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Business recipes, historical narratives and the discovery of networks

Research output: Contribution to journalJournal articlepeer-review

<mark>Journal publication date</mark>2007
<mark>Journal</mark>The IMP Journal
Issue number3
Number of pages24
Pages (from-to)2-25
Publication StatusPublished
<mark>Original language</mark>English
Event1st Industrial Marketing and Purchasing Group Journal Conference (Oslo) - 2005 - Oslo, Norway
Duration: 1/05/200531/05/2005


Conference1st Industrial Marketing and Purchasing Group Journal Conference (Oslo) - 2005


Both research and practice in recent decades have emphasised the benefits associated with various types of network structures. Most of these advocates seem to assume that networks are a novel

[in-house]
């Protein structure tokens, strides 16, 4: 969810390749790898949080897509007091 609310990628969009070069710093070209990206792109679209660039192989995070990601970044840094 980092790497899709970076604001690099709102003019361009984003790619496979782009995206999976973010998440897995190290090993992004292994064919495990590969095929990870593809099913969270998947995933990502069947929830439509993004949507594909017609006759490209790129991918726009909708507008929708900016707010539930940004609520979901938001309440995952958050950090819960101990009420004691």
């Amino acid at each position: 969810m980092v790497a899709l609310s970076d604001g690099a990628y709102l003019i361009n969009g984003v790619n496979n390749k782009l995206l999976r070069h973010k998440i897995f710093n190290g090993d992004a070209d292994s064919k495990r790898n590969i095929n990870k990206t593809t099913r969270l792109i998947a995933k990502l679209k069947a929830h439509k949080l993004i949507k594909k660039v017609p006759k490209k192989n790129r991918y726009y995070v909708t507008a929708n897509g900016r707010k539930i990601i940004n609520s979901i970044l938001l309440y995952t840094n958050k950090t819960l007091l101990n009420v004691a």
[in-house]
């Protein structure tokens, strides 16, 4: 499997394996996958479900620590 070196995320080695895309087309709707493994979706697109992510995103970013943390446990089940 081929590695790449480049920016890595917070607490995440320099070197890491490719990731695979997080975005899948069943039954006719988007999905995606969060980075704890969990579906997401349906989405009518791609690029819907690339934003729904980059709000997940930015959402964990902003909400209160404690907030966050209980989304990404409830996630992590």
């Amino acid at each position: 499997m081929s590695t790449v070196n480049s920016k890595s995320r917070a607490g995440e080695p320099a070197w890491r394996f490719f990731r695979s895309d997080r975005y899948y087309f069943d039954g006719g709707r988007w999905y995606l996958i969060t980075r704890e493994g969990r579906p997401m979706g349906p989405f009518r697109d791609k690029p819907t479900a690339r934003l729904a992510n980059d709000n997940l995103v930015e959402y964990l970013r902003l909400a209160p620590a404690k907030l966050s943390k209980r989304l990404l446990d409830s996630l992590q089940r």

phenomenon that can be explained as a response to problems inherent in the large, integrated business enterprise. This perception is representative of a general view of industry dynamics as a succession of waves of organising, dictated by selection patterns, in which more efficient forms displace outdated ones.
Our point of departure is that networks did not spring out of nowhere in the 1980s. They have always been there, but were more or less 'hidden' since prevailing frameworks for the analysis of the
business landscape were aligned with business recipes emphasising the characteristics and benefits of single companies, markets and hierarchies. The paper focuses on the mutual influence between business recipes and historical narratives of industrial development. We argue that dominant business recipes at a particular point in time are formed by interpretations of successful patterns of behaviour prevailing for current conditions. Business recipes tend to build their own momentum and continue to be exploited long after the conditions that gave rise to their emergence have disappeared. Eventually, new narratives emerge to explain epochal transformations, expose fissures in old recipes and inspire new
patterns of business behaviour.